8

In Salesforce if you try and do this:

JSON.serialize(data);

where data is an instance of a global Apex class in another managed package it will fail.

This seems like a completely arbitrary and pointless limitation, since all the global fields can be accessed anyway. So why did Salesforce do this, and is there any alternative?

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  • 2
    What error message does it throw when it fails?
    – Mark Pond
    Apr 27, 2018 at 16:19

3 Answers 3

8

There is a @JsonAccess annotation. Check this:

https://releasenotes.docs.salesforce.com/en-us/summer20/release-notes/rn_apex_JsonAccessAnnotation.htm

This annotation has 2 parameters: serializable & deserializable with this 4 options:

  • never: never allowed
  • sameNamespace: allowed only for Apex code in the same namespace
  • samePackage: allowed only for Apex code in the same package (impacts only second-generation packages)
  • always: always allowed for any Apex code

Example:

@JsonAccess(serializable='never' deserializable='sameNamespace')

public class Foo {}

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  • 1
    As links often break please post a summary of the linked content so that this answer will not become invalid if the link no longer works.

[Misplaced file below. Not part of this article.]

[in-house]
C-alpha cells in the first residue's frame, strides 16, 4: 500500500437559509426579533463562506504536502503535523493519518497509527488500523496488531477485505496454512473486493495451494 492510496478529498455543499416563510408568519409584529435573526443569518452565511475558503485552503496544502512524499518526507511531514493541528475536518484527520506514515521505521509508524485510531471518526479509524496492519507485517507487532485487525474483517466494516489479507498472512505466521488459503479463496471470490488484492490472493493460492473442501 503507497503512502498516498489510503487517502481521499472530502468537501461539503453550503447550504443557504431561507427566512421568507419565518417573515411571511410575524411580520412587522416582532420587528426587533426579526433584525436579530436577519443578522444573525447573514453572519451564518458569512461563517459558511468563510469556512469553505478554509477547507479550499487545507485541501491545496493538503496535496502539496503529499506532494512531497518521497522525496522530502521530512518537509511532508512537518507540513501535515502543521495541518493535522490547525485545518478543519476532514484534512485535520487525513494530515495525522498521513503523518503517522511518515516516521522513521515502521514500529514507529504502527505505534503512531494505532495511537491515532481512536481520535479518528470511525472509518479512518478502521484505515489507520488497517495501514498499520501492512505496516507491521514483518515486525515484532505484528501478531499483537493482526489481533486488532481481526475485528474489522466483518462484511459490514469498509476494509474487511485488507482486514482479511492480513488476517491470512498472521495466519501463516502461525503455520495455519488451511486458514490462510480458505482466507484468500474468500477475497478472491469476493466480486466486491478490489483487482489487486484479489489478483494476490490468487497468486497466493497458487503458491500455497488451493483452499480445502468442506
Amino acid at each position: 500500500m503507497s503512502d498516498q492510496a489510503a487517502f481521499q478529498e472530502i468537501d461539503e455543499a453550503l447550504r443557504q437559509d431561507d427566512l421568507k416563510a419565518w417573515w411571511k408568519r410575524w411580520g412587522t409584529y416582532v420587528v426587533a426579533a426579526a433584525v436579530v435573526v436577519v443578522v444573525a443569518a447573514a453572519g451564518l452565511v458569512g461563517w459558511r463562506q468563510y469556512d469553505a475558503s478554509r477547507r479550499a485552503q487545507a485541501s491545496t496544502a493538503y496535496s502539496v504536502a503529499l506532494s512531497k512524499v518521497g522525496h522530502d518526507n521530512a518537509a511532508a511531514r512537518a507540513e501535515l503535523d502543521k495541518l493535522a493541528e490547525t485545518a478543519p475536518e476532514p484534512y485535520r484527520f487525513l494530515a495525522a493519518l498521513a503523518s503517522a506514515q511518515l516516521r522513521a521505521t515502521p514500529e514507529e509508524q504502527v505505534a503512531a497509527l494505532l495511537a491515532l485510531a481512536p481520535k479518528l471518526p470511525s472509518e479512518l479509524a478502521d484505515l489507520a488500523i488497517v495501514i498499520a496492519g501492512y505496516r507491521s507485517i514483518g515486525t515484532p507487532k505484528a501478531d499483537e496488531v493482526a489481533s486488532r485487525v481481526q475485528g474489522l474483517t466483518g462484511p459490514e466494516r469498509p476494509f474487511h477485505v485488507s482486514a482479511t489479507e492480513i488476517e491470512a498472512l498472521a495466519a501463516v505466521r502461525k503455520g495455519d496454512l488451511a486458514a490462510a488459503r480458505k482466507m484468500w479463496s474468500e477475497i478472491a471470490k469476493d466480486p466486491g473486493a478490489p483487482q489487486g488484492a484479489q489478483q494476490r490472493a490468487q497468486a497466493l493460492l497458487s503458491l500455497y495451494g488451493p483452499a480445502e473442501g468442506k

– Dave Humm
    Aug 28, 2020 at 11:13
  • This is very welcome! Should have been in from the start!
    – NickJ
    Aug 29, 2020 at 11:43
3

If the error message is:

System.JSONException: Cannot serialize type from package: ...

then a Google leads you to Dan Watt's post Salesforce: Serializing Objects from a Managed Package that includes:

Only custom objects, which are sObject types, of managed packages can be serialized from code that is external to the managed package. Objects that are instances of Apex classes defined in the managed package can’t be serialized. (JSON Support)

Why? Who knows...

The only alternative that comes to mind is to duplicate the data structure using local Apex classes or build nested Map<String, Object> with matching names. Pretty horrible if the structure is complex.

2

I also got this error. Optionally you can ask from the package to expose it, with the annotation

@JsonAccess(serializable='always' deserializable='always')

Just will add that in case the class contains subclass, then both should be exposed with this annotation, otherwise you will get similar error on the inner class

@JsonAccess(serializable='always' deserializable='always')
public class DemoClass1{
    
    @JsonAccess(serializable='always' deserializable='always')
    public class MyInnerClass{
    
    }
}

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